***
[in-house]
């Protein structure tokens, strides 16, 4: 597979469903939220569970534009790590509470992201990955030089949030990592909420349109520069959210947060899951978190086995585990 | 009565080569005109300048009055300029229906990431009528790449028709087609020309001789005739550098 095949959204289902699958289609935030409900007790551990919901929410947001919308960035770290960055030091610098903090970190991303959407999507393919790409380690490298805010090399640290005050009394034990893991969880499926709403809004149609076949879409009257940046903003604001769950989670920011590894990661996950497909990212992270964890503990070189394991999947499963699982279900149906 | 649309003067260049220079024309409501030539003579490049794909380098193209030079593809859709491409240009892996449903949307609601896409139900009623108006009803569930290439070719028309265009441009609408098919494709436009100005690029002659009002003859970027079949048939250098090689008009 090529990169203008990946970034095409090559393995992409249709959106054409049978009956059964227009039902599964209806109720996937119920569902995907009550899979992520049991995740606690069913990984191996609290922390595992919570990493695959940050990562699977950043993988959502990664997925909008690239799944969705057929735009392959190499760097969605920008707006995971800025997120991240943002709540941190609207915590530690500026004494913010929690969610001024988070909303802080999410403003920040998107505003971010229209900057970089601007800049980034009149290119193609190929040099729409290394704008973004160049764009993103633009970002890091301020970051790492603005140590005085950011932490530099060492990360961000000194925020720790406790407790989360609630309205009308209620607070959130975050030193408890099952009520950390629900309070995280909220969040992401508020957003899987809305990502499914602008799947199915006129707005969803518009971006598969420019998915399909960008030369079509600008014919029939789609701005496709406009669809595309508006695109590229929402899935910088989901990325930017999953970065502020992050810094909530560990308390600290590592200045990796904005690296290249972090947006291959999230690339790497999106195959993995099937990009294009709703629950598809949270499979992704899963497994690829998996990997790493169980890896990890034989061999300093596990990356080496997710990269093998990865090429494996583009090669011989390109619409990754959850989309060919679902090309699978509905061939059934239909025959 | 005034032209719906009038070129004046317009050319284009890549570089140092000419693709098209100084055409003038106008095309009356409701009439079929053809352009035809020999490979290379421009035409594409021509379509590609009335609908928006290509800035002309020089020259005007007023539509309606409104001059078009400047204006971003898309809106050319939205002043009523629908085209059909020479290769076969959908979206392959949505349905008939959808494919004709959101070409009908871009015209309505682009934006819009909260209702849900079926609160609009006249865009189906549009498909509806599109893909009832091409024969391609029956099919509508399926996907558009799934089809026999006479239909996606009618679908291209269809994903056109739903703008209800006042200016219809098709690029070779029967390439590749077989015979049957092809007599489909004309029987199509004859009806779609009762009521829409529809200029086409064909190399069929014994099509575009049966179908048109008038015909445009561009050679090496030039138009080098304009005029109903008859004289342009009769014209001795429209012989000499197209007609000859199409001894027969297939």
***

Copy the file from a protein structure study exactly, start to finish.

[in-house]
């Protein structure tokens, strides 16, 4: 597979469903939220569970534009790590509470992201990955030089949030990592909420349109520069959210947060899951978190086995585990 | 009565080569005109300048009055300029229906990431009528790449028709087609020309001789005739550098 095949959204289902699958289609935030409900007790551990919901929410947001919308960035770290960055030091610098903090970190991303959407999507393919790409380690490298805010090399640290005050009394034990893991969880499926709403809004149609076949879409009257940046903003604001769950989670920011590894990661996950497909990212992270964890503990070189394991999947499963699982279900149906 | 649309003067260049220079024309409501030539003579490049794909380098193209030079593809859709491409240009892996449903949307609601896409139900009623108006009803569930290439070719028309265009441009609408098919494709436009100005690029002659009002003859970027079949048939250098090689008009 090529990169203008990946970034095409090559393995992409249709959106054409049978009956059964227009039902599964209806109720996937119920569902995907009550899979992520049991995740606690069913990984191996609290922390595992919570990493695959940050990562699977950043993988959502990664997925909008690239799944969705057929735009392959190499760097969605920008707006995971800025997120991240943002709540941190609207915590530690500026004494913010929690969610001024988070909303802080999410403003920040998107505003971010229209900057970089601007800049980034009149290119193609190929040099729409290394704008973004160049764009993103633009970002890091301020970051790492603005140590005085950011932490530099060492990360961000000194925020720790406790407790989360609630309205009308209620607070959130975050030193408890099952009520950390629900309070995280909220969040992401508020957003899987809305990502499914602008799947199915006129707005969803518009971006598969420019998915399909960008030369079509600008014919029939789609701005496709406009669809595309508006695109590229929402899935910088989901990325930017999953970065502020992050810094909530560990308390600290590592200045990796904005690296290249972090947006291959999230690339790497999106195959993995099937990009294009709703629950598809949270499979992704899963497994690829998996990997790493169980890896990890034989061999300093596990990356080496997710990269093998990865090429494996583009090669011989390109619409990754959850989309060919679902090309699978509905061939059934239909025959 | 005034032209719906009038070129004046317009050319284009890549570089140092000419693709098209100084055409003038106008095309009356409701009439079929053809352009035809020999490979290379421009035409594409021509379509590609009335609908928006290509800035002309020089020259005007007023539509309606409104001059078009400047204006971003898309809106050319939205002043009523629908085209059909020479290769076969959908979206392959949505349905008939959808494919004709959101070409009908871009015209309505682009934006819009909260209702849900079926609160609009006249865009189906549009498909509806599109893909009832091409024969391609029956099919509508399926996907558009799934089809026999006479239909996606009618679908291209269809994903056109739903703008209800006042200016219809098709690029070779029967390439590749077989015979049957092809007599489909004309029987199509004859009806779609009762009521829409529809200029086409064909190399069929014994099509575009049966179908048109008038015909445009561009050679090496030039138009080098304009005029109903008859004289342009009769014209001795429209012989000499197209007609000859199409001894027969297939």